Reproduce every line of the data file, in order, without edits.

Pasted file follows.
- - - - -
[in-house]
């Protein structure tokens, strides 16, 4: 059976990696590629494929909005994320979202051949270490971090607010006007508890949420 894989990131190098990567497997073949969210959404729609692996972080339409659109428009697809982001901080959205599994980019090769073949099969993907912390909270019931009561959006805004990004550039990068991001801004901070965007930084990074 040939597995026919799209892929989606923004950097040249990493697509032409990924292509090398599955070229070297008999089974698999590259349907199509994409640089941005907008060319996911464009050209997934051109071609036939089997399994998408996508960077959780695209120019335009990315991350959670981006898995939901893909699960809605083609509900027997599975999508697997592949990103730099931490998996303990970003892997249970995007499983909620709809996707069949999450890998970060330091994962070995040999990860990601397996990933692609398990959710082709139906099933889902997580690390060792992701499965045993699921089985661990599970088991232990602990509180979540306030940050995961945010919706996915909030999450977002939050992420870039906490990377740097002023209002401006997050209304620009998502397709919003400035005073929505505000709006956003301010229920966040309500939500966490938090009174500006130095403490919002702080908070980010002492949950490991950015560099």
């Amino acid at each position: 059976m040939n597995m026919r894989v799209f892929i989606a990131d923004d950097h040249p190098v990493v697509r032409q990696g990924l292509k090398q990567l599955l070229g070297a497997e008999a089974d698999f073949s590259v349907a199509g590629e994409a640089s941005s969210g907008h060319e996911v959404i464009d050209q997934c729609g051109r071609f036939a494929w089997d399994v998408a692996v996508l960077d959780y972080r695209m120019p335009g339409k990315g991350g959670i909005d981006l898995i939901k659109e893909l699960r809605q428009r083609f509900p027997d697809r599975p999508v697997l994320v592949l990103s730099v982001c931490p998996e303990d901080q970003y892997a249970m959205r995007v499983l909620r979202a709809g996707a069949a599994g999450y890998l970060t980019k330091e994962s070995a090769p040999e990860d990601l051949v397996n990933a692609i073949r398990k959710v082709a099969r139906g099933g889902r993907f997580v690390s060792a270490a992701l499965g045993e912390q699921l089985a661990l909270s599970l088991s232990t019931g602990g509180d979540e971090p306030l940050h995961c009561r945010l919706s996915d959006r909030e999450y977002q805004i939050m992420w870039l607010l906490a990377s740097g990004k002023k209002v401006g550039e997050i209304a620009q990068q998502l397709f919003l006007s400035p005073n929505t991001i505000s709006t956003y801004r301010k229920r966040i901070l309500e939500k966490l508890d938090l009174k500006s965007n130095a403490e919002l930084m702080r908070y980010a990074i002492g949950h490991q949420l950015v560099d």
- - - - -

[in-house]
């Protein structure tokens, strides 16, 4: 059976990696590629494929909005994320979202051949270490971090607010006007508890949420 894989990131190098990567497997073949969210959404729609692996972080339409659109428009697809982001901080959205599994980019090769073949099969993907912390909270019931009561959006805004990004550039990068991001801004901070965007930084990074 040939597995026919799209892929989606923004950097040249990493697509032409990924292509090398599955070229070297008999089974698999590259349907199509994409640089941005907008060319996911464009050209997934051109071609036939089997399994998408996508960077959780695209120019335009990315991350959670981006898995939901893909699960809605083609509900027997599975999508697997592949990103730099931490998996303990970003892997249970995007499983909620709809996707069949999450890998970060330091994962070995040999990860990601397996990933692609398990959710082709139906099933889902997580690390060792992701499965045993699921089985661990599970088991232990602990509180979540306030940050995961945010919706996915909030999450977002939050992420870039906490990377740097002023209002401006997050209304620009998502397709919003400035005073929505505000709006956003301010229920966040309500939500966490938090009174500006130095403490919002702080908070980010002492949950490991950015560099």
């Amino acid at each position: 059976m040939n597995m026919r894989v799209f892929i989606a990131d923004d950097h040249p190098v990493v697509r032409q990696g990924l292509k090398q990567l599955l070229g070297a497997e008999a089974d698999f073949s590259v349907a199509g590629e994409a640089s941005s969210g907008h060319e996911v959404i464009d050209q997934c729609g051109r071609f036939a494929w089997d399994v998408a692996v996508l960077d959780y972080r695209m120019p335009g339409k990315g991350g959670i909005d981006l898995i939901k659109e893909l699960r809605q428009r083609f509900p027997d697809r599975p999508v697997l994320v592949l990103s730099v982001c931490p998996e303990d901080q970003y892997a249970m959205r995007v499983l909620r979202a709809g996707a069949a599994g999450y890998l970060t980019k330091e994962s070995a090769p040999e990860d990601l051949v397996n990933a692609i073949r398990k959710v082709a099969r139906g099933g889902r993907f997580v690390s060792a270490a992701l499965g045993e912390q699921l089985a661990l909270s599970l088991s232990t019931g602990g509180d979540e971090p306030l940050h995961c009561r945010l919706s996915d959006r909030e999450y977002q805004i939050m992420w870039l607010l906490a990377s740097g990004k002023k209002v401006g550039e997050i209304a620009q990068q998502l397709f919003l006007s400035p005073n929505t991001i505000s709006t956003y801004r301010k229920r966040i901070l309500e939500k966490l508890d938090l009174k500006s965007n130095a403490e919002l930084m702080r908070y980010a990074i002492g949950h490991q949420l950015v560099d």